slowIndexLogEnabled: false,
            nodeToNodeEncryption: true,
            encryptionAtRest: {
                enabled: true
            enforceHttps: true,
            accessPolicies: [new PolicyStatement({
                effect: Effect.ALLOW,
                actions: ["es:ESHttp*"],
                principals: [new AnyPrincipal()],
                resources: [domainArn],
            cognitoKibanaAuth: {
                identityPoolId: idPool.ref,
                role: esServiceRole,
                userPoolId: userPool.userPoolId
            fineGrainedAccessControl: {
                masterUserArn: lambdaServiceRole.roleArn

        new ManagedPolicy(this, 'limitedUserPolicy', {
            roles: [esLimitedUserRole, lambdaServiceRole],
            statements: [
                new PolicyStatement({
                    effect: Effect.ALLOW,
                    resources: [domainArn],
                    actions: ['es:ESHttp*']

        return domain;

The last bit is configuring Open Distro security. In the sample, I scratch the service of what is possible. But the mechanism should be easy to use to add more rules. The mechanism is to create a lambda that interacts with elasticsearch. The lambda is read from a file added to the repo, which is a shameless copy from the mentioned AWS sample. Notice we supply the lambda with the elasticsearch domain endpoint, the lamda service role and the current region. Then we use a custom resource to use a provider to send messages to. The event handler of the provider calls the lambda with the provided message. The send messages contain an HTTP method, a path and a body. The fine-grained access control starts with roles as well. Beware, these are not the same as the IAM roles we talked about earlier. In the role mapping, we map the fine-grained access control role to an IAM role, called the backend role. The next and final code block shows the lambda, the provider and the custom resource. I did remove some of the requests as the code block would go on and on. Check the git repo for the complete repo.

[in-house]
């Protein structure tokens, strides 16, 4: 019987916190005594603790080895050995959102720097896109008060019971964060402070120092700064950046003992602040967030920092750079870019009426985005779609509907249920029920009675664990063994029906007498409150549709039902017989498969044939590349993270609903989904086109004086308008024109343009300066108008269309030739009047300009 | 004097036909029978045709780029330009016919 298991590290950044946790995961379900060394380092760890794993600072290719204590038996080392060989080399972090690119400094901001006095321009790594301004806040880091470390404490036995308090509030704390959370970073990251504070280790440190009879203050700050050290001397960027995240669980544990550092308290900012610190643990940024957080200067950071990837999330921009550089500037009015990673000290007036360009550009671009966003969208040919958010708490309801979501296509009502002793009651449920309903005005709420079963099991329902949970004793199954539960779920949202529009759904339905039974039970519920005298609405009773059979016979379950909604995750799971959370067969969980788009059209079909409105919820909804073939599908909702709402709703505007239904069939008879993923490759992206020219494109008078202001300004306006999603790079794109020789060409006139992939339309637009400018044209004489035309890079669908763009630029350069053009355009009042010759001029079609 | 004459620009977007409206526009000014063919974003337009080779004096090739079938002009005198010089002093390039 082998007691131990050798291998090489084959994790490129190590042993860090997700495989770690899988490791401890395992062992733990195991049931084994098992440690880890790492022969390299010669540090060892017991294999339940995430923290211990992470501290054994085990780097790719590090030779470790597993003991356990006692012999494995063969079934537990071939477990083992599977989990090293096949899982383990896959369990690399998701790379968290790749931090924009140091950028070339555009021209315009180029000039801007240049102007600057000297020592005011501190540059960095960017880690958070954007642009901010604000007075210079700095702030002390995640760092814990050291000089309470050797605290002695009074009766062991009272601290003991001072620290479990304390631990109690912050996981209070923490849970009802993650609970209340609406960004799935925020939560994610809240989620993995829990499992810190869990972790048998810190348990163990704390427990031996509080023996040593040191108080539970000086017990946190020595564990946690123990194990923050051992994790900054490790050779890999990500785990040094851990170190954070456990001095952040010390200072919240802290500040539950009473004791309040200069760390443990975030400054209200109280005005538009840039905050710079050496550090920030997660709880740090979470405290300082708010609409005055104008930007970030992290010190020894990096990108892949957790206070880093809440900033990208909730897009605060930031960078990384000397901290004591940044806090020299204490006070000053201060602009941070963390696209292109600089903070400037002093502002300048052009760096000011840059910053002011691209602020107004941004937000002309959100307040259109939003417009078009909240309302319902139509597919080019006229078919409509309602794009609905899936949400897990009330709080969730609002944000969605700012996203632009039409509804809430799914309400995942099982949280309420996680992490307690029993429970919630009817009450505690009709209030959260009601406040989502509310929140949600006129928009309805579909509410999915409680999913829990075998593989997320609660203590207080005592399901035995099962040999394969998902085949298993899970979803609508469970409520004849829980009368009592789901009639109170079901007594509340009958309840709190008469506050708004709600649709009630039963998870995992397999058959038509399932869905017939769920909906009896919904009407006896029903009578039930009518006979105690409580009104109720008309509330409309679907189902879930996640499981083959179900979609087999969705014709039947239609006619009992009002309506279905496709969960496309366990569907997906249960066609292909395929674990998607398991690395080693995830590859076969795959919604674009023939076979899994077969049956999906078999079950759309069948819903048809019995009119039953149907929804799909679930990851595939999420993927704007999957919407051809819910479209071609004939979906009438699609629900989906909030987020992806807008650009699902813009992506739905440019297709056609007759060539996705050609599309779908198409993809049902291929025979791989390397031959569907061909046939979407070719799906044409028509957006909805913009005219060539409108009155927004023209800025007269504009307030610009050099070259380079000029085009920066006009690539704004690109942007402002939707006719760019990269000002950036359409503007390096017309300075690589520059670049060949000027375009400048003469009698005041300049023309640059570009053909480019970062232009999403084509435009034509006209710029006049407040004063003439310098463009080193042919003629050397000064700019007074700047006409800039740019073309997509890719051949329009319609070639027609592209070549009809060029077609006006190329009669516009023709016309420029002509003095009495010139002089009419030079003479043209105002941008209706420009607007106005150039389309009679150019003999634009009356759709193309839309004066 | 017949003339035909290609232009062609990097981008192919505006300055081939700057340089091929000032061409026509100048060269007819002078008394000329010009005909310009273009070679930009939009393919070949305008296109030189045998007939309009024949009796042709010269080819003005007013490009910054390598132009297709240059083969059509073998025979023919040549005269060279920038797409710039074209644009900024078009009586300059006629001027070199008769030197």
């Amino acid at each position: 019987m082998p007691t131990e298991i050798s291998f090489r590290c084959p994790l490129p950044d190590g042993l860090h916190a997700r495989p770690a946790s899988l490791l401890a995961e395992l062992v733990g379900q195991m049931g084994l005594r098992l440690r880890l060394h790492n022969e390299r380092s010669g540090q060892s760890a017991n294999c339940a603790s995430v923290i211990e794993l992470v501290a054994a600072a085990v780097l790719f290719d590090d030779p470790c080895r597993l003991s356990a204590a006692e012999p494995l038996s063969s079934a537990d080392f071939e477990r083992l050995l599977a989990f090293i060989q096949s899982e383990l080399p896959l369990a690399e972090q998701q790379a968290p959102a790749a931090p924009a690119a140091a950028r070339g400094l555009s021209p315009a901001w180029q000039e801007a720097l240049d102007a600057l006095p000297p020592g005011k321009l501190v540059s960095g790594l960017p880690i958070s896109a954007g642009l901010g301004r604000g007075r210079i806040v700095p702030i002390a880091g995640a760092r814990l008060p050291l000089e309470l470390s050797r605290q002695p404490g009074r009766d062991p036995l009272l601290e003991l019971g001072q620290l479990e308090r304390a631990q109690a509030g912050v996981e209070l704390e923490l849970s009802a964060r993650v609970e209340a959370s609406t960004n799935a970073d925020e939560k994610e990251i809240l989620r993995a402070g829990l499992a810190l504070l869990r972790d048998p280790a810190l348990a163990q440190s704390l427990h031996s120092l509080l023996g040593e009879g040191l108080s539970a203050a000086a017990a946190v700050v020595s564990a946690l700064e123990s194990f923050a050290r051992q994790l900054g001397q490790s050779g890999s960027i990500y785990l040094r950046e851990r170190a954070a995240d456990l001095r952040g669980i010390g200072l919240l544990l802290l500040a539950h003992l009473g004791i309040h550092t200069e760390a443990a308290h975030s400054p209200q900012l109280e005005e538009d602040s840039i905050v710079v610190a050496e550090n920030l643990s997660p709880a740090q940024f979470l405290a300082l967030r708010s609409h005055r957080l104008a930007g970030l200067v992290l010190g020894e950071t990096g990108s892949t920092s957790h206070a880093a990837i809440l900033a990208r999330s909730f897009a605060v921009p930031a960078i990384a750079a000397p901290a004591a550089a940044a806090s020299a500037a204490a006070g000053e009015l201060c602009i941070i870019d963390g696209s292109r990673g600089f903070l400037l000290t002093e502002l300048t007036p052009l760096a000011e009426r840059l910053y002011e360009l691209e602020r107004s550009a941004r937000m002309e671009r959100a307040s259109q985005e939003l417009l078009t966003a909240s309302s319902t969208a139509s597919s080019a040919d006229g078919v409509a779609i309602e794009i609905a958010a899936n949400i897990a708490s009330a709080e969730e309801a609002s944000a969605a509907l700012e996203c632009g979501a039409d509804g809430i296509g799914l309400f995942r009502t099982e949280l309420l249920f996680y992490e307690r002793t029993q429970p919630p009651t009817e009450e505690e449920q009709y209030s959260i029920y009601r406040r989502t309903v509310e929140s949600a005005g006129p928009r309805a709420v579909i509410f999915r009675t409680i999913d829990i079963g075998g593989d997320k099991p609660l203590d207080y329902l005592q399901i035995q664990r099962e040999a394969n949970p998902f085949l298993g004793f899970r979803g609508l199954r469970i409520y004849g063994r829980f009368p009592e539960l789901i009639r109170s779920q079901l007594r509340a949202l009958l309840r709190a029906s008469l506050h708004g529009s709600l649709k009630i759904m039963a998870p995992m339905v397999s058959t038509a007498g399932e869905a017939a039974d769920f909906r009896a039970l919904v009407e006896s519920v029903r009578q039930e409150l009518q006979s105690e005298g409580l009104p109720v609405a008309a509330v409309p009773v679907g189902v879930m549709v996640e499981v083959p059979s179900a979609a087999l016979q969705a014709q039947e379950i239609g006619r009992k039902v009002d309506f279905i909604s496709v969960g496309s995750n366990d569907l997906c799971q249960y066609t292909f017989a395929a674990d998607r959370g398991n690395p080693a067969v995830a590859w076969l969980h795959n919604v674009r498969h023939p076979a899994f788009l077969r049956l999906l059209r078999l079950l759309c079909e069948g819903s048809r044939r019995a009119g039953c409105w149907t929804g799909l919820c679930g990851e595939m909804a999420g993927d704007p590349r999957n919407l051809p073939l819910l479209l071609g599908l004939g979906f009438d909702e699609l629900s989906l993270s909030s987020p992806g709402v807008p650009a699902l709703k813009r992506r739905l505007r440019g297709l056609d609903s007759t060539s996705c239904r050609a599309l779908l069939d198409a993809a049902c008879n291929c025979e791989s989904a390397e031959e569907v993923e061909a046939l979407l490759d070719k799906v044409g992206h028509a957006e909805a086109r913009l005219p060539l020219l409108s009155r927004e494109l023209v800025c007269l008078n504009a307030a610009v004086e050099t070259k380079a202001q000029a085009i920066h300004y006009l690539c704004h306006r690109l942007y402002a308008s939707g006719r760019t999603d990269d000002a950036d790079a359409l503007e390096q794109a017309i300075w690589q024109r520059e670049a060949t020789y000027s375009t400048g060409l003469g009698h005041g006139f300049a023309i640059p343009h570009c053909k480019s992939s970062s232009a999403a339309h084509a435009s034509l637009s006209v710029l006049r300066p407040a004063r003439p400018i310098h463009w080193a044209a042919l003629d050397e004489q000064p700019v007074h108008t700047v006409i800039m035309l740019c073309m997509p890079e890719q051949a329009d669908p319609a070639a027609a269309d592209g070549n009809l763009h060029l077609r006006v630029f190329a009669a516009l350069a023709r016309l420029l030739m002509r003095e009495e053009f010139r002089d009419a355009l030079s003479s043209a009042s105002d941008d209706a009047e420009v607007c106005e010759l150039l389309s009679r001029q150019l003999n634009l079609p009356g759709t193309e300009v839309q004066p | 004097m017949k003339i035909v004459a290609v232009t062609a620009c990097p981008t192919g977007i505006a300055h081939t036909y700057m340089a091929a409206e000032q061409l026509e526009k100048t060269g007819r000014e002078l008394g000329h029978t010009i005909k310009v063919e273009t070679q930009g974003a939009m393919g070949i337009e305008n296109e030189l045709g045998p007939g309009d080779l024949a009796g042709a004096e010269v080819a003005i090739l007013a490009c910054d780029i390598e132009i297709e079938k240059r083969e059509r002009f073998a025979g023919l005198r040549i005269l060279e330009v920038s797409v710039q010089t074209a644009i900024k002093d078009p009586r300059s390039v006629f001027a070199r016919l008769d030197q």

private executeOpenDistroConfiguration(lambdaServiceRole: Role, esDomain: Domain, esAdminUserRole: Role, esLimitedUserRole: Role) {
         * Function implementing the requests to Amazon Elasticsearch Service
         * for the custom resource.
        const esRequestsFn = new lambda.Function(this, 'esRequestsFn', {
            runtime: lambda.Runtime.NODEJS_10_X,
            handler: 'es-requests.handler',
            code: lambda.Code.fromAsset(path.join(__dirname, '..', 'functions/es-requests')),
            timeout: Duration.seconds(30),
            role: lambdaServiceRole,
            environment: {
                "DOMAIN": esDomain.domainEndpoint,
                "REGION": this.region

        const esRequestProvider = new Provider(this, 'esRequestProvider', {
            onEventHandler: esRequestsFn

        new CustomResource(this, 'esRequestsResource', {
            serviceToken: esRequestProvider.serviceToken,
            properties: {
                requests: [
                        "method": "PUT",
                        "path": "_opendistro/_security/api/roles/kibana_limited_role",
                        "body": {
                            "cluster_permissions": [
                            "index_permissions": [{
                                "index_patterns": [
                                "dls": "",
                                "fls": [],
                                "masked_fields": [],
                                "allowed_actions": [
                            "tenant_permissions": [{
                                "tenant_patterns": [
                                "allowed_actions": [
                        "method": "PUT",
                        "path": "_opendistro/_security/api/rolesmapping/kibana_limited_role",
                        "body": {
                            "backend_roles": [
                            "hosts": [],
                            "users": []

Oh, what a journey it has been. Finally, time to just run the deploy, create the admin and limited users and start using the elasticsearch cluster.

If you have questions, don’t hesitate to contact me. If you don’t want to create and maintain your own cluster, you can contact me as well. If you have a question about the best way to use Elasticsearch, monitor your search performance, learn about returning relevance results, you guessed it, you can contact me as well.